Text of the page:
Yes, often there can seem to be too many moving parts to managing our care. But with some patience and advanced planning, we can help things move more smoothly!

Blessings for the day,

Maureen

TLC Tuesday: Look for Light

posted by mpratt
Image courtesy of bigjom/FreeDigitalPhotos.net

Image courtesy of bigjom/FreeDigitalPhotos.net

“One more doctor visit” bringing you down?

Last week, I had two doc visits in one day, both of which were delayed and difficult. But, at the second one, a “God thing” happened –

An older woman, using a walker, sat down beside me in the waiting room. She was carefully and nicely dressed, but clearly worn and tired. After a few moments, she asked me,

“Have you been waiting long?”

“About forty-five minutes.”

She grimaced. “When was your appointment?

I sighed. “Forty-five minutes ago. The doctor is running late.”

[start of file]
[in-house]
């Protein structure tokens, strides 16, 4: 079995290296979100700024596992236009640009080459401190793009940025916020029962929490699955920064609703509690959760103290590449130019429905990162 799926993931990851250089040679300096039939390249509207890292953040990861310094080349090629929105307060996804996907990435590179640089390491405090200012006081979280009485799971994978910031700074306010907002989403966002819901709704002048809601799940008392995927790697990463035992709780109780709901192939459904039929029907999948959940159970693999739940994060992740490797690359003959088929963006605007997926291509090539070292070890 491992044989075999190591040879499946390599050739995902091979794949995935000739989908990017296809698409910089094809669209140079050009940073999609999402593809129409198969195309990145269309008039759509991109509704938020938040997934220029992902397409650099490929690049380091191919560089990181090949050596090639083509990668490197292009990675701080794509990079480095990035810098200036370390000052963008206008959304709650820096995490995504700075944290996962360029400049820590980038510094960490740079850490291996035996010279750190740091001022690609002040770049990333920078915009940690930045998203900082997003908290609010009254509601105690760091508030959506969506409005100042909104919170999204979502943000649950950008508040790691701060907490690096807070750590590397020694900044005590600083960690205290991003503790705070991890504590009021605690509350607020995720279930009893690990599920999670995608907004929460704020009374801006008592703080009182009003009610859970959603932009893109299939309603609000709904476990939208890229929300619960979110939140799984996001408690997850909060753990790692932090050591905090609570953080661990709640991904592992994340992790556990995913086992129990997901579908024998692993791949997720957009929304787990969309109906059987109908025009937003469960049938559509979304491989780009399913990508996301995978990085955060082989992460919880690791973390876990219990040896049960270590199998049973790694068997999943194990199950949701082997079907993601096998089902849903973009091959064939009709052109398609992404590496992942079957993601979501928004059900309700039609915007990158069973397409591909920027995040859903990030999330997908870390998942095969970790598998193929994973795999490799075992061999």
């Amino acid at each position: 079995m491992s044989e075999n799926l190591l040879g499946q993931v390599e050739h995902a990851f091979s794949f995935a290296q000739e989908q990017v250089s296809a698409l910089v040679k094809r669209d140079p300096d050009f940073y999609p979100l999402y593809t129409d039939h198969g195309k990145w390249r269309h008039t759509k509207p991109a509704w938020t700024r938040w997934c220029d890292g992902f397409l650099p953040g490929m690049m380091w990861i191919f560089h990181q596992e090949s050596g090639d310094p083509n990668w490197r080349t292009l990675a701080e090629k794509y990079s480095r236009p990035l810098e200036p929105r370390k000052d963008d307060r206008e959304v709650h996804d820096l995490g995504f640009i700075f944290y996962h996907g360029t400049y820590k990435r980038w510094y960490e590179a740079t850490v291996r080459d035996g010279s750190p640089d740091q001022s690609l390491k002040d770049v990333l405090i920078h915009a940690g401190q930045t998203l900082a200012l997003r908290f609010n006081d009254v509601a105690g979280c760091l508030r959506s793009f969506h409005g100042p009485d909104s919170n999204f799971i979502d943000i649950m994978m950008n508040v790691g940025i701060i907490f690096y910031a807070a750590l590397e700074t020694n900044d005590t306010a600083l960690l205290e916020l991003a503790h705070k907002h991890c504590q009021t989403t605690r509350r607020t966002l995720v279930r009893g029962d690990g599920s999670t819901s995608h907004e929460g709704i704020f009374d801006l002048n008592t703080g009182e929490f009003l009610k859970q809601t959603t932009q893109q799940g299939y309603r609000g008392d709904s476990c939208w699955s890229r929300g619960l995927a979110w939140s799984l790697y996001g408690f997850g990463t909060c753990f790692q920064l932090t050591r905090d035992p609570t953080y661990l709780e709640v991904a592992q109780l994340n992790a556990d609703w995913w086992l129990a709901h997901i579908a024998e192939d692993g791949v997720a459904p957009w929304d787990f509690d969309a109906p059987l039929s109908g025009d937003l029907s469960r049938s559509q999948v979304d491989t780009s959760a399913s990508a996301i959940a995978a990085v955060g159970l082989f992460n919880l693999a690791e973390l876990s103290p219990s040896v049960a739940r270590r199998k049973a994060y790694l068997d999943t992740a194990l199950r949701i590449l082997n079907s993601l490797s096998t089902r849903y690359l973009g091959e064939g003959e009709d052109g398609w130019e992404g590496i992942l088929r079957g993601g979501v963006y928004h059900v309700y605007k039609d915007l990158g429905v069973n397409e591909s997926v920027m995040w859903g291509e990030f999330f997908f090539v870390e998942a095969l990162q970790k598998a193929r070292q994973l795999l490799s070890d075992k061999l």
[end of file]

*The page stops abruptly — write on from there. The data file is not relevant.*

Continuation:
The woman grimaced again, rearranged herself in the chair, and started to talk about how “This isn’t right.” “No doctor should make you wait that long.” “I can’t believe this…”

I was not thrilled with waiting, either, but complaining was not bound to speed things up. How to turn this situation around?

I prayed up. And looked down.

First, at my blue and white slip-on shoes. And then at my neighbors…very same, blue and white slip-on shoes!

I caught her eye. I smiled. I pointed down at her feet. She looked down, her grimace turning to a puzzled look. I pointed at my feet. She looked.

And she recognized the shoes and broke into a big grin.

“At least we both have excellent taste,” I said, smiling.

“Why, yes. Yes we do.”

And we began to talk about how comfortable the shoes are and other things – lighter and of light.

When the nurse called me into the inner office, my neighbor, still smiling, said, “God bless you.”

Today, TLC Tuesday, look for even the slimmest glimmer of light in a dark place. Fan that flame into true Light, until even the darkness cannot compete!

Blessings for the day,

Maureen